‘Pray don’t talk to me about the weather, Mr. Worthing. Whenever people talk to me about the weather, I always feel quite certain that they mean something else. And that makes me quite nervous.’ – Oscar Wilde
For Oscar Wilde, nothing was more excruciating to bear than talk of the weather – ‘the last refuge of the unimaginative’, in his words. During these drab English winter months, we too may empathise with Wilde’s cynicism. For ahead of excessive tea-drinking, professional queuing, and ill-advised foreign invasions, the English are perhaps best known for their tedious obsession with the weather. If the Inuit people have one hundred words for snow (technically they don’t), then the English have just as many expressions to describe ‘light-drizzle’. Call it a social prop, or just mindless small talk, this trait (combined with our stifling national awkwardness) naturally engenders the kind-of paranoia Wilde describes. Surely there must be some substance behind such throwaway babble: perhaps it’s the dreary repression of imperial guilt? A self-deprecating reminder of Britain’s industrial decline? Is it Cameron’s fault? Or Blair? No, Thatcher! Definitely Thatcher.
Bloody Thatcher and her brazen deregulation of the met-office
Almost certainly, it is none of the above reasons (and I’ll leave this debate – and potential PhD proposal – for the social anthropologists in our midst). As for our Elizabethan antecedents – equally obsessed with the changing seasons – talk of the weather did mean something else. In fact, it meant quite a lot of things. From physical and mental health, to providence and religious identity, the weather informed a gamut of social, scientific, and cultural practices. Most striking, however, is the curiously common attribution of national characteristics to the English climate.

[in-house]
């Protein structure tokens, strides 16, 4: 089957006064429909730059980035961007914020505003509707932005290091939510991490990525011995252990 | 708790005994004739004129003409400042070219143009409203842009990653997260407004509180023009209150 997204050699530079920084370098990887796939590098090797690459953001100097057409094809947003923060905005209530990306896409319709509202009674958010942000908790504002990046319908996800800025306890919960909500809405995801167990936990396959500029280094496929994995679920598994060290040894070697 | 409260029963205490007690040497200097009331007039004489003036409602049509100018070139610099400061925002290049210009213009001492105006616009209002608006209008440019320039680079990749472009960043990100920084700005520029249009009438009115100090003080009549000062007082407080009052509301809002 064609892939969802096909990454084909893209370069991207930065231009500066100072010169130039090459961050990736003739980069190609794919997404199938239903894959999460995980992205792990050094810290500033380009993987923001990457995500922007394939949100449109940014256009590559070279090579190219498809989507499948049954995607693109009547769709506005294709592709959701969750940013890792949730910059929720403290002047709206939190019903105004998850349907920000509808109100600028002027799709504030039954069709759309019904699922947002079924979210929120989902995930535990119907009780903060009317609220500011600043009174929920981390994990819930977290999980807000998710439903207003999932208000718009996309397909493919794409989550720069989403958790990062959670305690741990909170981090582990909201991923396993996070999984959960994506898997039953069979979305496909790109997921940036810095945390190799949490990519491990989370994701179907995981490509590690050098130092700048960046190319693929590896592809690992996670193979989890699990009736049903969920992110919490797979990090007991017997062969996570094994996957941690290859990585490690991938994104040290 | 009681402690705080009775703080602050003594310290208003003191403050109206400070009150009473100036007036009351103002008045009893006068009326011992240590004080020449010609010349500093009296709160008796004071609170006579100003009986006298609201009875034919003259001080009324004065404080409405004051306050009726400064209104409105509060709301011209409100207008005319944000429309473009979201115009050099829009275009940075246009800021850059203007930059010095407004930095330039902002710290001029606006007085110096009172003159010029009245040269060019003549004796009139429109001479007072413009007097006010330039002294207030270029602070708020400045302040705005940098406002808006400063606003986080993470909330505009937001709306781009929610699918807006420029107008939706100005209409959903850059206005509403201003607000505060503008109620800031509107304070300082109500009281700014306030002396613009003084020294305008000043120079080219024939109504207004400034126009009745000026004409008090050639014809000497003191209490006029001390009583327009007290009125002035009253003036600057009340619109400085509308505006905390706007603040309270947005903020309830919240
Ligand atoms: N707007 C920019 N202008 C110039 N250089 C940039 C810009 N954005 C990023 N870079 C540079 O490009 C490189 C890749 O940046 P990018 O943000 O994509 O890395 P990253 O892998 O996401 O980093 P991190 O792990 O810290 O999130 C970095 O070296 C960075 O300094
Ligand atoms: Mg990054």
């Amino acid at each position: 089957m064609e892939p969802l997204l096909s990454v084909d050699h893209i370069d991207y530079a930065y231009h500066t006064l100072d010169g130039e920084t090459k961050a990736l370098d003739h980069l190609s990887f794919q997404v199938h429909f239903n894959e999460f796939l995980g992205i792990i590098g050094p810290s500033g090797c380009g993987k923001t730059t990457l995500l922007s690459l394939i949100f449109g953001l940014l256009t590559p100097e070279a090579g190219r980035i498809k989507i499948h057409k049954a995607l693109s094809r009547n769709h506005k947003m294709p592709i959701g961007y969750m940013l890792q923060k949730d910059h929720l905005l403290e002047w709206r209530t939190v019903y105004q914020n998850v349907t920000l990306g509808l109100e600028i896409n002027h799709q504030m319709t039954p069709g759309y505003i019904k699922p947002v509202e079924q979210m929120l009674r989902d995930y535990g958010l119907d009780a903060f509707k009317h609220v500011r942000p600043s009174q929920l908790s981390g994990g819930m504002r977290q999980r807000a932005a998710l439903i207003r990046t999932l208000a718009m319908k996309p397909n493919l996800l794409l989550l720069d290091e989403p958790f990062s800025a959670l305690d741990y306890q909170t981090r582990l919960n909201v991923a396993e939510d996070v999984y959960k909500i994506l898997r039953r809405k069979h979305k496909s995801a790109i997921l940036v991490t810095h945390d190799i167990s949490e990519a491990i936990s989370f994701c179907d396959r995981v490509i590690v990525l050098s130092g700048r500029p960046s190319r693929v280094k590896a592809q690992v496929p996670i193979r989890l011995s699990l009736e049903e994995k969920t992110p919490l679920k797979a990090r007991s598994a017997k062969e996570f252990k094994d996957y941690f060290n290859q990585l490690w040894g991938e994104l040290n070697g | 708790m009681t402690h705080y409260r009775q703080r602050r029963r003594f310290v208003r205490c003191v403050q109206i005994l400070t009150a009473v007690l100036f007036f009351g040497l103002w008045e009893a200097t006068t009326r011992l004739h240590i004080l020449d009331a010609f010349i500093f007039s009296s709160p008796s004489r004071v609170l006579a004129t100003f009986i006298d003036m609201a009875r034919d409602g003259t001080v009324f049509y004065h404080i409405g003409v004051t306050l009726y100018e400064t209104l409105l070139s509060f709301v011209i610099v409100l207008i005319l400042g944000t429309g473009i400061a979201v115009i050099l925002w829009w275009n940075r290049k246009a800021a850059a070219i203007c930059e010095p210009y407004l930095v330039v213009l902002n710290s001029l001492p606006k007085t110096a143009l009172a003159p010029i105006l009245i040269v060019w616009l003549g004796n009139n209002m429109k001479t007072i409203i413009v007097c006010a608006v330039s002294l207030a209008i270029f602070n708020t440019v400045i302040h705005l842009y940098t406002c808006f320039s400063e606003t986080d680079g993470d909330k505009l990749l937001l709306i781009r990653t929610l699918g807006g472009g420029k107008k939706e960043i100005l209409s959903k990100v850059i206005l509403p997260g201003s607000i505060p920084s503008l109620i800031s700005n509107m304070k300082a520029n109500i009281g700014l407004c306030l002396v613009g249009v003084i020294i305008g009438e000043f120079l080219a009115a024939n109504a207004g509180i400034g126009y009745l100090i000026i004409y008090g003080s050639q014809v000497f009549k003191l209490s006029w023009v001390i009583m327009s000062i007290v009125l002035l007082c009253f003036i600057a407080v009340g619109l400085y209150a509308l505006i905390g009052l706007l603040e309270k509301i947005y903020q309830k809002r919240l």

‘As the air is, so are the inhabitants,’ wrote Robert Burton of the English temperament. The English, like their intemperate climes, were thus ‘dull, heavy, witty, subtle, neat, cleanly, clownish, sick, sound.’ Quite literally, the English were a product of their (rather unfavourable) environment. As the climate varied or worsened, as it so often did during the so-called ‘Little Ice Age’, so too did the very character of its inhabitants; for ‘the clime changes not so much customs, manners, wits … as constitutions of their bodies, and the temperature itself.’ This was bad news for the English. Like their barbarian forebears, they had inherited an intemperate, ‘northern’ climate that bred an inferior national complexion. Mary Floyd-Wilson, in her 2003 monograph English Ethnicity and Race, dubs this genre of ethnological thought ‘geo-humoralism’: i.e. the prevalent belief that ethnic and racial distinctions were drawn along environmental, rather than biological lines. National theories of climate (based on a set of classical texts by Aristotle, Galen, Pliny and Hippocrates) proposed the existence of three main climatic zones (the North, Middle, and South), of which the conditions determined the humoral disposition of its inhabitants. As opposed to the temperate middle-zone, praised by said classical thinkers as an incubator of civility, the men of the North (and therefore Britain) were ‘of great strength and little policie, much courage and small shift, because of the weake abode of the sunne with us … are white of colour, blockish, uncivill, fierce and warlike.’
See what I did there? Eh?